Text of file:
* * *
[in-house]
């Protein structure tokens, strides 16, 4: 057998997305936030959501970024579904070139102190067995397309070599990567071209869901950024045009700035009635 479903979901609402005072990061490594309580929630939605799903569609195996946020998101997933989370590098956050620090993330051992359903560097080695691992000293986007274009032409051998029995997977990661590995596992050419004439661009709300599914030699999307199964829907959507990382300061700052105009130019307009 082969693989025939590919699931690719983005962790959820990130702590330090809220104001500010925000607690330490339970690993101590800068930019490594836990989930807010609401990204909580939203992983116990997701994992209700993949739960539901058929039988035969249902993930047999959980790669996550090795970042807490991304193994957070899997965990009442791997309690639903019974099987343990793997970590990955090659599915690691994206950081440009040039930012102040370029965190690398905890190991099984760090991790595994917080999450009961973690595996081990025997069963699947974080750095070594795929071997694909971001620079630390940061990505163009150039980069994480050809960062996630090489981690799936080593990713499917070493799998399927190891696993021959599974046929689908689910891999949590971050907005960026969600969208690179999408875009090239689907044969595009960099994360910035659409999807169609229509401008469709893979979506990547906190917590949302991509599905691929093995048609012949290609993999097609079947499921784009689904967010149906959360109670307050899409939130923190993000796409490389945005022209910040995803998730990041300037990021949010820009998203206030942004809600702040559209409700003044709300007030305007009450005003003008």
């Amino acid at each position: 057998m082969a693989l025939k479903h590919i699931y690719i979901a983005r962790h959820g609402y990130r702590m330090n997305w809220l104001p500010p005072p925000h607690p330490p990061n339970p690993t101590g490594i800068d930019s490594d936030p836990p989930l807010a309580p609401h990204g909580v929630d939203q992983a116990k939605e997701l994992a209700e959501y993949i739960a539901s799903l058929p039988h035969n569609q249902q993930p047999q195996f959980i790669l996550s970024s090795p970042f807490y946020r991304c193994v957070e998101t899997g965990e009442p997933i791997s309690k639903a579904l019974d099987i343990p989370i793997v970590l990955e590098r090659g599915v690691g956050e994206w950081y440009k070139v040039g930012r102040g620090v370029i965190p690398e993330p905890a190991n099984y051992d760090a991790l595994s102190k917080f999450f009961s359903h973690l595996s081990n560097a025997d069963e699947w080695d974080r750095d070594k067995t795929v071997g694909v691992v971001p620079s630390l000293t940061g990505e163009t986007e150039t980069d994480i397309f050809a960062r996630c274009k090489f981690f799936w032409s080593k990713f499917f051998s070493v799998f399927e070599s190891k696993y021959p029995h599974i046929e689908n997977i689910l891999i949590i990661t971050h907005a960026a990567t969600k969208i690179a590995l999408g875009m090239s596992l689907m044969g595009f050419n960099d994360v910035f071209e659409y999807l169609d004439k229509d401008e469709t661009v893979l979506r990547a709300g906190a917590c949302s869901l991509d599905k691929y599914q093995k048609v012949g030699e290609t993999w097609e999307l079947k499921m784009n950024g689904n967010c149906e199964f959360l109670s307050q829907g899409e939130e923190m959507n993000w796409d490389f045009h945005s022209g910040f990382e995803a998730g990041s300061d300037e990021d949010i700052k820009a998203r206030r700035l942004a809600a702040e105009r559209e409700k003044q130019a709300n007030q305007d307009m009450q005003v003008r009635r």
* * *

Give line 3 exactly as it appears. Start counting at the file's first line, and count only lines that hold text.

């Amino acid at each position: 057998m082969a693989l025939k479903h590919i699931y690719i979901a983005r962790h959820g609402y990130r702590m330090n997305w809220l104001p500010p005072p925000h607690p330490p990061n339970p690993t101590g490594i800068d930019s490594d936030p836990p989930l807010a309580p609401h990204g909580v929630d939203q992983a116990k939605e997701l994992a209700e959501y993949i739960a539901s799903l058929p039988h035969n569609q249902q993930p047999q195996f959980i790669l996550s970024s090795p970042f807490y946020r991304c193994v957070e998101t899997g965990e009442p997933i791997s309690k639903a579904l019974d099987i343990p989370i793997v970590l990955e590098r090659g599915v690691g956050e994206w950081y440009k070139v040039g930012r102040g620090v370029i965190p690398e993330p905890a190991n099984y051992d760090a991790l595994s102190k917080f999450f009961s359903h973690l595996s081990n560097a025997d069963e699947w080695d974080r750095d070594k067995t795929v071997g694909v691992v971001p620079s630390l000293t940061g990505e163009t986007e150039t980069d994480i397309f050809a960062r996630c274009k090489f981690f799936w032409s080593k990713f499917f051998s070493v799998f399927e070599s190891k696993y021959p029995h599974i046929e689908n997977i689910l891999i949590i990661t971050h907005a960026a990567t969600k969208i690179a590995l999408g875009m090239s596992l689907m044969g595009f050419n960099d994360v910035f071209e659409y999807l169609d004439k229509d401008e469709t661009v893979l979506r990547a709300g906190a917590c949302s869901l991509d599905k691929y599914q093995k048609v012949g030699e290609t993999w097609e999307l079947k499921m784009n950024g689904n967010c149906e199964f959360l109670s307050q829907g899409e939130e923190m959507n993000w796409d490389f045009h945005s022209g910040f990382e995803a998730g990041s300061d300037e990021d949010i700052k820009a998203r206030r700035l942004a809600a702040e105009r559209e409700k003044q130019a709300n007030q305007d307009m009450q005003v003008r009635r």